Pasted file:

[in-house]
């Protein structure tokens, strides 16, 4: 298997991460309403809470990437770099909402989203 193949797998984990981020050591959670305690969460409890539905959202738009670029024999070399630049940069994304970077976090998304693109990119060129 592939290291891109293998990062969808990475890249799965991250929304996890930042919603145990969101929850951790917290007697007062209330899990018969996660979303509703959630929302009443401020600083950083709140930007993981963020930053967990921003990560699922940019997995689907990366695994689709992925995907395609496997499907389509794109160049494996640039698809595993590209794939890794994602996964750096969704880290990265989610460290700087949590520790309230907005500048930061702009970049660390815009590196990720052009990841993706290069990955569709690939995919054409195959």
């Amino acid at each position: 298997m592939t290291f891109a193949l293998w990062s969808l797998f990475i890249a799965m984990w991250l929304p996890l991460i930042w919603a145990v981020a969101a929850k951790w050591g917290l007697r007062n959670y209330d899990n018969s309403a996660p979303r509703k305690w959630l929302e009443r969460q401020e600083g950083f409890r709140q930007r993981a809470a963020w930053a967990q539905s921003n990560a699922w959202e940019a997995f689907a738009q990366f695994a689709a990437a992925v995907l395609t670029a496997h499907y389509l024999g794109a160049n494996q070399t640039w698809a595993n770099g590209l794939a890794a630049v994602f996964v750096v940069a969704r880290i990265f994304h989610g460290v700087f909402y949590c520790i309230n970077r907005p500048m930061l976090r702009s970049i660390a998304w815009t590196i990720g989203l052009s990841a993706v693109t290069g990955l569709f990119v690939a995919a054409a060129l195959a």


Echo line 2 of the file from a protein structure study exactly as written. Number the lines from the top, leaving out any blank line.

């Protein structure tokens, strides 16, 4: 298997991460309403809470990437770099909402989203 193949797998984990981020050591959670305690969460409890539905959202738009670029024999070399630049940069994304970077976090998304693109990119060129 592939290291891109293998990062969808990475890249799965991250929304996890930042919603145990969101929850951790917290007697007062209330899990018969996660979303509703959630929302009443401020600083950083709140930007993981963020930053967990921003990560699922940019997995689907990366695994689709992925995907395609496997499907389509794109160049494996640039698809595993590209794939890794994602996964750096969704880290990265989610460290700087949590520790309230907005500048930061702009970049660390815009590196990720052009990841993706290069990955569709690939995919054409195959």